Our last day, when we finished reading, we took the rest of the period to analyze that last chapter of Ghost, the one where all of those themes I listed above came to fruition, as the conflicts came to a close. After taking the time to discuss the nuances we’d read, and the conclusions they could bring to us, both mine and my students’ appreciation of the book deepened. I’m not sure if they’ve ever analyzed a book before, but talking about this stuff as a class really brought out a serious side to my kids, and they left the room that day better for reading the book.

Plus, the overwhelming majority of them rated it a 10/10, which is pretty spectacular when I think about how defiant those kids are becoming… Sixth grade, am I right?

And the best part about the book? It’s the first in a series, the second of which is set to come out in August 2017… and get this, it’s called Patina, which is the name of Ghost’s fellow “newbie” teammate on the track team. If you’ve read Ghost, you know how exciting this is – and, my theory is, Jason Reynolds is going to make 4 books total, each in a different newbie’s perspective, based on the secrets each kid is carrying with him/her, just like Ghost (Again, makes sense it you’ve read the book). I can’t wait to read Patina! (And neither can my kids – “can we have a book club in the summer? Or next year?” YES!)

BOOK REVIEW: The Vegetarian by Han Kang

This wisp of a novel is not for the faint of heart. Set in South Korea in what must be modern (ish) times, Han Kang’s novel is at once grotesque and beautiful, jarring and soothing, and a provocateur of the status quo. Let me break down my thoughts by section.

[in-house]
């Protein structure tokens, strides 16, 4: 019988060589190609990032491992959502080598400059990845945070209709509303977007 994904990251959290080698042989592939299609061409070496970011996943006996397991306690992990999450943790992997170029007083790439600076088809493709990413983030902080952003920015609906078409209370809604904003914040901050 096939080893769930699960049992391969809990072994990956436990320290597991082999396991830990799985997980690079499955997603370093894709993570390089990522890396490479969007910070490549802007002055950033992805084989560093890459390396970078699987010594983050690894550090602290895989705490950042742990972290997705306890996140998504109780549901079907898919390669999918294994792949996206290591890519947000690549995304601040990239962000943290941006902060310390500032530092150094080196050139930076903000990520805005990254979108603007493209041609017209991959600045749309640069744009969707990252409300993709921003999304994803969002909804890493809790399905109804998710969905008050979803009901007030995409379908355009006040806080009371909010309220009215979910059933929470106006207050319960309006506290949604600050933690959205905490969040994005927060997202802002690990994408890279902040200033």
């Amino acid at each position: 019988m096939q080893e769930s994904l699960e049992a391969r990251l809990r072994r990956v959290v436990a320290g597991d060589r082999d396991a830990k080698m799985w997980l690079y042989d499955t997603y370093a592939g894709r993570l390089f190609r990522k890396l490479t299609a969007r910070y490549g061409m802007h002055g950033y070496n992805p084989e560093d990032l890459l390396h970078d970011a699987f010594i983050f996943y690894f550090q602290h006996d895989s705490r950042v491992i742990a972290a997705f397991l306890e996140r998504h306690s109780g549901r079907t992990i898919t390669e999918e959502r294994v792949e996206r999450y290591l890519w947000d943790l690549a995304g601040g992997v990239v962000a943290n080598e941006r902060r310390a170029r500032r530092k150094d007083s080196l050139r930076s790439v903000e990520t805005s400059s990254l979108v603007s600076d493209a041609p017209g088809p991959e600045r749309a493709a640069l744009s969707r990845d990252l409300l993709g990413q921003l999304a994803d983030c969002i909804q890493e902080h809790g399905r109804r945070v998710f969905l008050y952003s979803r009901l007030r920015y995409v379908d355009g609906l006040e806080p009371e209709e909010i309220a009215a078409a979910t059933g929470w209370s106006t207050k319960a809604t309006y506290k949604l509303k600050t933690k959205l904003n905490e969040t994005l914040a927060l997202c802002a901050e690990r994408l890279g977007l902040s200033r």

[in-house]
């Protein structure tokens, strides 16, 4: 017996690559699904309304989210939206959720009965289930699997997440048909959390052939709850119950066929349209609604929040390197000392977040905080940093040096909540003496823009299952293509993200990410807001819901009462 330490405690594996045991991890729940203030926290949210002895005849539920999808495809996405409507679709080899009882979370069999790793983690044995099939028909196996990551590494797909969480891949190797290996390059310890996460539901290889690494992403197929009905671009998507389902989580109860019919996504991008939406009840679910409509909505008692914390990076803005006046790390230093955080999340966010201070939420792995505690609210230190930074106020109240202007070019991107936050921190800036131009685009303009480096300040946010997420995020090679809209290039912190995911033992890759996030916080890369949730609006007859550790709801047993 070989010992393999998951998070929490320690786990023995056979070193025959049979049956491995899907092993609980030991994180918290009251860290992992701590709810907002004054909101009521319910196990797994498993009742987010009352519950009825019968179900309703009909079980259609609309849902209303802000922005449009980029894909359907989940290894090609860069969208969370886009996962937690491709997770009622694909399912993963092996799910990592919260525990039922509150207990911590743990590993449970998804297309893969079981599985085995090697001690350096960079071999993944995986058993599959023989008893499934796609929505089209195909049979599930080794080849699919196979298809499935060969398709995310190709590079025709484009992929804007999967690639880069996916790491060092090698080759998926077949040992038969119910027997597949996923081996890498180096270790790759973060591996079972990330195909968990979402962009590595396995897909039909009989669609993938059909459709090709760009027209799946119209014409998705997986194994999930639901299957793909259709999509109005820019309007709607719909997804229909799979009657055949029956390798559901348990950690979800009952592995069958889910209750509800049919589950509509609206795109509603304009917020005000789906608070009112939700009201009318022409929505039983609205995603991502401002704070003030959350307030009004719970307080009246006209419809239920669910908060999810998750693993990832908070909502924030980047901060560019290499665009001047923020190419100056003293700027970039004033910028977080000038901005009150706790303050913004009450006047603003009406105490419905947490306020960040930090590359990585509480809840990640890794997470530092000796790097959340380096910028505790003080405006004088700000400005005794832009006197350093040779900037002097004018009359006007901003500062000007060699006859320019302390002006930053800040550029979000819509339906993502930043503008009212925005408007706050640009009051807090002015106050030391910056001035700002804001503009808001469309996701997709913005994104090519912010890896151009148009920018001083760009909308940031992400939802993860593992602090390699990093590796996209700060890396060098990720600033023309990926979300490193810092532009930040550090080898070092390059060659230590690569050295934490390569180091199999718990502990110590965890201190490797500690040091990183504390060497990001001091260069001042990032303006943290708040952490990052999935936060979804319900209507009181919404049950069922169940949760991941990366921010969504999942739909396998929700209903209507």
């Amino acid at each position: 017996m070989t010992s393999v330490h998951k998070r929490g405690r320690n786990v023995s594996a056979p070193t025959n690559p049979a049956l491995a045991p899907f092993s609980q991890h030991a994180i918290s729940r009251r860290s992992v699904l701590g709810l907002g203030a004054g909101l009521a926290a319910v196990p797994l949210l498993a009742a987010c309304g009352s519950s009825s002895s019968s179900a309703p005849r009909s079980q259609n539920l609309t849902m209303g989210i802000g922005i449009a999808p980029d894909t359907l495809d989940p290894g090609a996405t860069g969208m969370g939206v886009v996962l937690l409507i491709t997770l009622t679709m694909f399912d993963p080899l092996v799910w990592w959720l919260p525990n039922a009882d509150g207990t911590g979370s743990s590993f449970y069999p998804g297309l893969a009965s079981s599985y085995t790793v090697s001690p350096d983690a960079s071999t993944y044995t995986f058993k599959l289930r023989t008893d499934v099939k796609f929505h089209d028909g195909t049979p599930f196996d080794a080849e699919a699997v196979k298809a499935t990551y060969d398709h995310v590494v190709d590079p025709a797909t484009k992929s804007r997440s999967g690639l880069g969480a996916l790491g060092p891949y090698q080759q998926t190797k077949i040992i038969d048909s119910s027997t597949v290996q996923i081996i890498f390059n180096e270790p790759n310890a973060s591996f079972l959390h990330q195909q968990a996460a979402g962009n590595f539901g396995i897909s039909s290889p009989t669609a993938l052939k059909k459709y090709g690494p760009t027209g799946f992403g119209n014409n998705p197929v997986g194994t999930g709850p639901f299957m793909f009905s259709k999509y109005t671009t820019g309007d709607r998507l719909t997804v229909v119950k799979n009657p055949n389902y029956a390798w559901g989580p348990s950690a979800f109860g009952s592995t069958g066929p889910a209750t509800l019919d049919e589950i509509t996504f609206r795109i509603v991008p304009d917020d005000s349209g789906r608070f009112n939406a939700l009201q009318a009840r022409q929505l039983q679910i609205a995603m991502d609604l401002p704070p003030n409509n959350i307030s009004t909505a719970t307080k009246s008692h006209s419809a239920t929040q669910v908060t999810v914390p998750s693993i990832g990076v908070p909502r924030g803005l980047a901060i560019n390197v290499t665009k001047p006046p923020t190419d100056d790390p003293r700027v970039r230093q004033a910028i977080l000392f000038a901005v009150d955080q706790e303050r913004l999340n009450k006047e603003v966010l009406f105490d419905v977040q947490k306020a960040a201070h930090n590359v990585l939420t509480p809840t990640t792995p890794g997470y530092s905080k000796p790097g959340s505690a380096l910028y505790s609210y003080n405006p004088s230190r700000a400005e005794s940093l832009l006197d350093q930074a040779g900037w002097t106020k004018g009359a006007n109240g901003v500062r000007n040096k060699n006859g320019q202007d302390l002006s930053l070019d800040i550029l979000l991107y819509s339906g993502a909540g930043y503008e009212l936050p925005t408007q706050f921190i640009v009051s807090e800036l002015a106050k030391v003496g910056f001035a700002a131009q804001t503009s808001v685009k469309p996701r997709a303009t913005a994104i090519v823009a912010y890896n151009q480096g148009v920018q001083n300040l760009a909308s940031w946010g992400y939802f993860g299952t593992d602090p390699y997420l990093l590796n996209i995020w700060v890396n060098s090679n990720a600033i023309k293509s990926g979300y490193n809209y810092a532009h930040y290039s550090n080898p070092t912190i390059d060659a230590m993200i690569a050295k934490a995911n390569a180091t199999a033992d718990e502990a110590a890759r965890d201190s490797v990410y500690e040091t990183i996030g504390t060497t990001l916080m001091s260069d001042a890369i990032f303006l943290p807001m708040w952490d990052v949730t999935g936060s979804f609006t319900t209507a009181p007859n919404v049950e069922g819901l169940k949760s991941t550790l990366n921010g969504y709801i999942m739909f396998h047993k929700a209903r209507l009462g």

1: The Vegetarian

This section is told in the first person by the main character’s husband. We soon realize that, as far as husbands go, this one is machismo, an awful kind of insensitive, and very traditional. This section is an excellent window into South Korean culture, as the story winds its way through topics of family, marriage, food, and social expectations. Last year, I taught a Multicultural Literature class for grades 11 and 12, and this section would be something I’d consider adding to that curriculum.

It was also in this section that I began to notice that the “vegetarianism” the main character is converting to (and what her family is so dreadfully concerned about) could, in fact, be a code word, standing in for “liberated woman”. Consider her husband’s indignancy to it, her father’s violence, and the disappointment and revulsion all characters voice at the main character’s lack of obedience both to direct orders from her husband and father, and to societal norms.